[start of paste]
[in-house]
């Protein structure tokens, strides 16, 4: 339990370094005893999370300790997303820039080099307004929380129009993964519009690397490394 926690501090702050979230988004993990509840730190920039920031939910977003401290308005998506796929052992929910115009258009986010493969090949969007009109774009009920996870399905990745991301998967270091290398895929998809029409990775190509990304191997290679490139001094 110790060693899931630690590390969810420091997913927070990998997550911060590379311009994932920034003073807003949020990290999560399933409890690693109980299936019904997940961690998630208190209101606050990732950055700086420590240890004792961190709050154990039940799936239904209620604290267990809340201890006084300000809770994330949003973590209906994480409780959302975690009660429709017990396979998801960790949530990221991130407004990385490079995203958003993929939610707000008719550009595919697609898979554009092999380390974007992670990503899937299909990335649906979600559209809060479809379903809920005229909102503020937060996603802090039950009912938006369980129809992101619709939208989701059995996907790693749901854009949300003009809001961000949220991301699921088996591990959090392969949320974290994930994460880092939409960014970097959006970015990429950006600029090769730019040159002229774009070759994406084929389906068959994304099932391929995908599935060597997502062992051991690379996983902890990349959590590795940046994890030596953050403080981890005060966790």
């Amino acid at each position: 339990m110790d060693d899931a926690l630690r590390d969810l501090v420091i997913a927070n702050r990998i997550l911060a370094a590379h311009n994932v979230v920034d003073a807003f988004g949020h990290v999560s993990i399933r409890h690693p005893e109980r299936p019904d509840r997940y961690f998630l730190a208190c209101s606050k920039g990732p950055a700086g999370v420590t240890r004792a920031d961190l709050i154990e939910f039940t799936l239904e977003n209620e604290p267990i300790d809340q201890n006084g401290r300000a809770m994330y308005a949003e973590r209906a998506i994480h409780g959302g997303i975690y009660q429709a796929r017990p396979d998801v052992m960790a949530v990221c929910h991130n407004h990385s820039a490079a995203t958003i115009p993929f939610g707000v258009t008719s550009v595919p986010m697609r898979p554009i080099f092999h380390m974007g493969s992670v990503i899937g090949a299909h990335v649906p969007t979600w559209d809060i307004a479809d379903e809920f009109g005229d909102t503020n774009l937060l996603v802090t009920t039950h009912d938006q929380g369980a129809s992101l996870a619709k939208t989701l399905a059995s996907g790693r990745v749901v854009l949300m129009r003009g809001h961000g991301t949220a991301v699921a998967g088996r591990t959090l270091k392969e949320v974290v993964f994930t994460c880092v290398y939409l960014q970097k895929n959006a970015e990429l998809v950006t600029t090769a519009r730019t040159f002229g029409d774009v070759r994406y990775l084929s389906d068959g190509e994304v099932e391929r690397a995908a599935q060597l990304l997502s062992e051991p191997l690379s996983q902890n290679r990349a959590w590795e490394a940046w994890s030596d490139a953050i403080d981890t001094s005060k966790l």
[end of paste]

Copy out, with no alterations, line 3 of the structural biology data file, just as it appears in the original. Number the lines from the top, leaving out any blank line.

């Amino acid at each position: 339990m110790d060693d899931a926690l630690r590390d969810l501090v420091i997913a927070n702050r990998i997550l911060a370094a590379h311009n994932v979230v920034d003073a807003f988004g949020h990290v999560s993990i399933r409890h690693p005893e109980r299936p019904d509840r997940y961690f998630l730190a208190c209101s606050k920039g990732p950055a700086g999370v420590t240890r004792a920031d961190l709050i154990e939910f039940t799936l239904e977003n209620e604290p267990i300790d809340q201890n006084g401290r300000a809770m994330y308005a949003e973590r209906a998506i994480h409780g959302g997303i975690y009660q429709a796929r017990p396979d998801v052992m960790a949530v990221c929910h991130n407004h990385s820039a490079a995203t958003i115009p993929f939610g707000v258009t008719s550009v595919p986010m697609r898979p554009i080099f092999h380390m974007g493969s992670v990503i899937g090949a299909h990335v649906p969007t979600w559209d809060i307004a479809d379903e809920f009109g005229d909102t503020n774009l937060l996603v802090t009920t039950h009912d938006q929380g369980a129809s992101l996870a619709k939208t989701l399905a059995s996907g790693r990745v749901v854009l949300m129009r003009g809001h961000g991301t949220a991301v699921a998967g088996r591990t959090l270091k392969e949320v974290v993964f994930t994460c880092v290398y939409l960014q970097k895929n959006a970015e990429l998809v950006t600029t090769a519009r730019t040159f002229g029409d774009v070759r994406y990775l084929s389906d068959g190509e994304v099932e391929r690397a995908a599935q060597l990304l997502s062992e051991p191997l690379s996983q902890n290679r990349a959590w590795e490394a940046w994890s030596d490139a953050i403080d981890t001094s005060k966790l």